So what do you do when your biology field trip takes a little detour--to heaven? If you're David James, the class clown, you demand an audience with God and challenge him to a debate. The prize? A ticket back to life. But David doesn't have a clue how a debate actually works, and so he teams up with Marie, a nerdy classmate who happens to be president of the Speech and Debate Club. Their efforts seem thwarted at every step, but David sticks it out with Marie and wonders, Will a goof-off have what it takes to beat God? ·A wildly funny and action-packed debut novel ·A contemporary novel with an odd assortment of characters in an even odder setting--heaven.
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MARY E. PEARSON received her bachelor's degree from Long Beach State University and her teaching credential from San Diego State University. She lives in San Diego, California.From School Library Journal:
Grade 7 Up-David is in a van full of self-described goof-offs (and one female nerd, Marie) on a field trip that takes a sudden turn to disaster and kills them all. Well, almost kills them all, as he and Marie realize that they aren't ready to die. The cheeky teen, informed during their bus ride to heaven that he cannot talk to God, boldly challenges Him to a debate. As president of the Crestview High Speech and Debate Club, Marie decides to help her classmate prepare his arguments, but they consistently run into dead ends, including a funny bit for librarians about using the heavenly library's computer catalog. Omniscient God offers to help, but is refused. David initially avoids perusing God's journals (Genesis, Romans, Revelation) but finally reads enough to be inspired by the story of Jacob wrestling God. At the debate, the ill-prepared mortal attempts a filibuster, but eventually concedes that he really wants to live because he is not ready to give up on other people or on himself. The book is suffused with a gentle humor, from God showing himself to be a great surfer to the hot band made up of Jimi, Janis, and John that David's pals go to hear, and teens may come away from it with a different attitude about the Big Kahuna. Don't look for well-developed characters or a fully realized setting, but this novella presents a humane and loving take on God. No leap of faith is required to enjoy this easy-to-read, fast-paced contemporary parable.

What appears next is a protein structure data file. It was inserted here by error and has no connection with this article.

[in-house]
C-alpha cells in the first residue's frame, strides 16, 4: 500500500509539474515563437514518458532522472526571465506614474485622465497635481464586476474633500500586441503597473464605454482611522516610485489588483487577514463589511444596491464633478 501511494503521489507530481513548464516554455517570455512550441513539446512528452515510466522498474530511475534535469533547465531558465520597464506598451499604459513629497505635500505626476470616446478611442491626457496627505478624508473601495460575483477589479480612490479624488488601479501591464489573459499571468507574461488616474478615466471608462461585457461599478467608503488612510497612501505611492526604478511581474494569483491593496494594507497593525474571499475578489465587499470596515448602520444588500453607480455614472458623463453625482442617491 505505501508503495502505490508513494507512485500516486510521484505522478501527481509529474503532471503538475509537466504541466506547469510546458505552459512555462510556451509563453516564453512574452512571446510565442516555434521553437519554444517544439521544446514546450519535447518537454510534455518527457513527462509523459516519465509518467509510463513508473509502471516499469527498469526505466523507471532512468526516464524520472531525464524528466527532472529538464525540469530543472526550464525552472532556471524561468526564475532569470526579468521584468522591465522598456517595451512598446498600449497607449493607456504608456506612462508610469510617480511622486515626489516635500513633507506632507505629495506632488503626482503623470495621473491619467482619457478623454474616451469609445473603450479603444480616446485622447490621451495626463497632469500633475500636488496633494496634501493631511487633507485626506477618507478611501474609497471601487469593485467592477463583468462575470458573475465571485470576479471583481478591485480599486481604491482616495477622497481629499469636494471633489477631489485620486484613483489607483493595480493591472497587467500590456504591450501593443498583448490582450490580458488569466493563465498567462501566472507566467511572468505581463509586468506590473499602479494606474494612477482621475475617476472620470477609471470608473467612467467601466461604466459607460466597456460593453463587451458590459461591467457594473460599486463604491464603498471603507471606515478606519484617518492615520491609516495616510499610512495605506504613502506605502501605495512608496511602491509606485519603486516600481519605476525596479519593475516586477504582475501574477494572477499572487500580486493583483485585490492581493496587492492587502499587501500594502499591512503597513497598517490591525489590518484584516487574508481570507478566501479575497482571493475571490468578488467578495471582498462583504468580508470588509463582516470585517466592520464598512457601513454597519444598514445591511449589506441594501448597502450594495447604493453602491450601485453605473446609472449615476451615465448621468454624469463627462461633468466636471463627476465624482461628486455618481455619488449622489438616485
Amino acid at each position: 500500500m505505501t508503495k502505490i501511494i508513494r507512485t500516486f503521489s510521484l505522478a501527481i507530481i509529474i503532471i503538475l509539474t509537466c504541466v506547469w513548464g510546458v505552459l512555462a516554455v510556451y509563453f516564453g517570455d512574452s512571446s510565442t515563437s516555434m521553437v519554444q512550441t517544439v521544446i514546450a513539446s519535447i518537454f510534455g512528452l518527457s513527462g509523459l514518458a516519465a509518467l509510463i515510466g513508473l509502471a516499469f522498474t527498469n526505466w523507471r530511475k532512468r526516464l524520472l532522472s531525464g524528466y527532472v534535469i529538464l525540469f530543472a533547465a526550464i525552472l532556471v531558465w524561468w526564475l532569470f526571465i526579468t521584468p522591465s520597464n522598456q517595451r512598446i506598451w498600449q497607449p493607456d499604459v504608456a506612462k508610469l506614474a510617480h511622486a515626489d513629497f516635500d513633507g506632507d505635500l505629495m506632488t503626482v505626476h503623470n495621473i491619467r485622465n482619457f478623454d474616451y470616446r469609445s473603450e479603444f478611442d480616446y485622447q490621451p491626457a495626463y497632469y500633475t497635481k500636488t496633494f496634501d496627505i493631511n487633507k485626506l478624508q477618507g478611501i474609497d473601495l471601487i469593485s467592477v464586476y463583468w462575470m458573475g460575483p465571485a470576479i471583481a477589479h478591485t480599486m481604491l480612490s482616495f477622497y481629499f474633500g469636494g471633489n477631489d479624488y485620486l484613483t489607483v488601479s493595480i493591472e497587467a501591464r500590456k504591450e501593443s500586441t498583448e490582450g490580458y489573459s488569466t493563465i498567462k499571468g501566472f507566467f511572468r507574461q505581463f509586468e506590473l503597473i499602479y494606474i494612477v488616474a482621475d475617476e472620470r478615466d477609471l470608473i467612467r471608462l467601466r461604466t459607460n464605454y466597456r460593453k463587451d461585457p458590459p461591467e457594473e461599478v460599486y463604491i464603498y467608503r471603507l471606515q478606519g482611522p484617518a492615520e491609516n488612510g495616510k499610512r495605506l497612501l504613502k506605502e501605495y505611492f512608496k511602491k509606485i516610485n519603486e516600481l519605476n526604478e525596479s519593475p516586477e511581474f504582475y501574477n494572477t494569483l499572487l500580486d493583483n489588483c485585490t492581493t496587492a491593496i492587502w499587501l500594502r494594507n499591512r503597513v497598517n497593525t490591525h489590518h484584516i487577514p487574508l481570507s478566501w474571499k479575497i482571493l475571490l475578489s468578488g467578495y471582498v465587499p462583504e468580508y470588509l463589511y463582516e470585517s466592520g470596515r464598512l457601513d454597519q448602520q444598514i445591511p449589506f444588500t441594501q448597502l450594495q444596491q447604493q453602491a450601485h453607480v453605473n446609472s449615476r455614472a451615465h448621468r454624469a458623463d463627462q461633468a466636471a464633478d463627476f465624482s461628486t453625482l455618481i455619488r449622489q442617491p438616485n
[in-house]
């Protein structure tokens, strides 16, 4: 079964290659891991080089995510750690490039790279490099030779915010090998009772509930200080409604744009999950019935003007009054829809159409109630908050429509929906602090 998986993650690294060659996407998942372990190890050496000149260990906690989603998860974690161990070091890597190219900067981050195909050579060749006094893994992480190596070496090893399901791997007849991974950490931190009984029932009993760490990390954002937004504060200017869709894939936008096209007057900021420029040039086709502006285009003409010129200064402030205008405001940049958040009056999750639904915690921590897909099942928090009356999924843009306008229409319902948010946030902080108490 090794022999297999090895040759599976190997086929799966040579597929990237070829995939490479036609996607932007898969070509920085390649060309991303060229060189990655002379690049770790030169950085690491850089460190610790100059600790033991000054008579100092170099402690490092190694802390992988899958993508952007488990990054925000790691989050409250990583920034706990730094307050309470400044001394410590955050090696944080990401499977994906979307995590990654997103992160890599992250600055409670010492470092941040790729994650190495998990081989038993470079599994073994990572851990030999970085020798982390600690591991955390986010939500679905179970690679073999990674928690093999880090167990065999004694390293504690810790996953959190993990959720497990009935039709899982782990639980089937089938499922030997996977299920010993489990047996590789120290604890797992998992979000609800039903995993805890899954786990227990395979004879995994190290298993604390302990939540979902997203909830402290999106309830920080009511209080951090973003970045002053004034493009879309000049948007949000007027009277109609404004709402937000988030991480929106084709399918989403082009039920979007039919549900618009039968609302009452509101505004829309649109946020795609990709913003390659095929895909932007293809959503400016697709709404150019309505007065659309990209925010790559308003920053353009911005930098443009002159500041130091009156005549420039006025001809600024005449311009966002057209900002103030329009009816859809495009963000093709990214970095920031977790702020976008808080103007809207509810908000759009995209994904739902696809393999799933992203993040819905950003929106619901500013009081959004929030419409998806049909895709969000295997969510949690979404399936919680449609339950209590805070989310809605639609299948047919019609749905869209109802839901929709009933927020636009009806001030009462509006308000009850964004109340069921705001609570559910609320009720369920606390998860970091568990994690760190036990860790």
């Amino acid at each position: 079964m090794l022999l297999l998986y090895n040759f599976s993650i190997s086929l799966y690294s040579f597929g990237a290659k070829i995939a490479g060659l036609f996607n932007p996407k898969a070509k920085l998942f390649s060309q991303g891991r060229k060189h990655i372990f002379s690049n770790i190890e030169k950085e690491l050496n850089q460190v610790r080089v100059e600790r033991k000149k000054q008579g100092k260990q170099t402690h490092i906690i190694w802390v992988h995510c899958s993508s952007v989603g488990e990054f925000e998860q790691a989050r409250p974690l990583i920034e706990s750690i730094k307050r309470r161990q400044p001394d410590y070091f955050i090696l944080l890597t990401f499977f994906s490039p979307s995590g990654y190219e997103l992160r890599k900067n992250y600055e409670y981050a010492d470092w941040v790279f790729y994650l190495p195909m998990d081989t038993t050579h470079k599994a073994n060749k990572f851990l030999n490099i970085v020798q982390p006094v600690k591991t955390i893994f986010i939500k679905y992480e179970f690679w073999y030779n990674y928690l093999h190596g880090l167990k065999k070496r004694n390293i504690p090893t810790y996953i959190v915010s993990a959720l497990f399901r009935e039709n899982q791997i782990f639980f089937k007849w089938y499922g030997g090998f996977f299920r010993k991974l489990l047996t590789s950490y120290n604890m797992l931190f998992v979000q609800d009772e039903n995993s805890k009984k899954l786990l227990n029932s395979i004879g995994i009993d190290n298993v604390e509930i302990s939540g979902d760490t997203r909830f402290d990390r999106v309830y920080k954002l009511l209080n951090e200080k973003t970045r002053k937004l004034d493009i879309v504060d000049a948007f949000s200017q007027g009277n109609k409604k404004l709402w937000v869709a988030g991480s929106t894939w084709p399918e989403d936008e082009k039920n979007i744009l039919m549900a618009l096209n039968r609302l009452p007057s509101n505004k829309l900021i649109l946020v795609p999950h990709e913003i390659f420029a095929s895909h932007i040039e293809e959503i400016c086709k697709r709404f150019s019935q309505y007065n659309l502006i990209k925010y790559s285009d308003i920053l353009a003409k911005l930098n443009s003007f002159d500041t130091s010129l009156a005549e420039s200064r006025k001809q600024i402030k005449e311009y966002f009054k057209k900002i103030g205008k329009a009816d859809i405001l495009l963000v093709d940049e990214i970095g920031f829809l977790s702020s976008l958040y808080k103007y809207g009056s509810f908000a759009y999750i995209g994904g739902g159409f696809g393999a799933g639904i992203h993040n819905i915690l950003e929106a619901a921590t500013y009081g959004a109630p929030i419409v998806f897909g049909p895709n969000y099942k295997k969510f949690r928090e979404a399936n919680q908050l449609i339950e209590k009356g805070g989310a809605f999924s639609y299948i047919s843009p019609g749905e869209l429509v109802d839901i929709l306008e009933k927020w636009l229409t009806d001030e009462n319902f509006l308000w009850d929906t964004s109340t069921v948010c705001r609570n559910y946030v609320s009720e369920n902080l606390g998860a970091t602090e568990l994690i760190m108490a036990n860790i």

Joel Shoemaker, Southeast Junior High School, Iowa City, IA
Copyright 2000 Reed Business Information, Inc.
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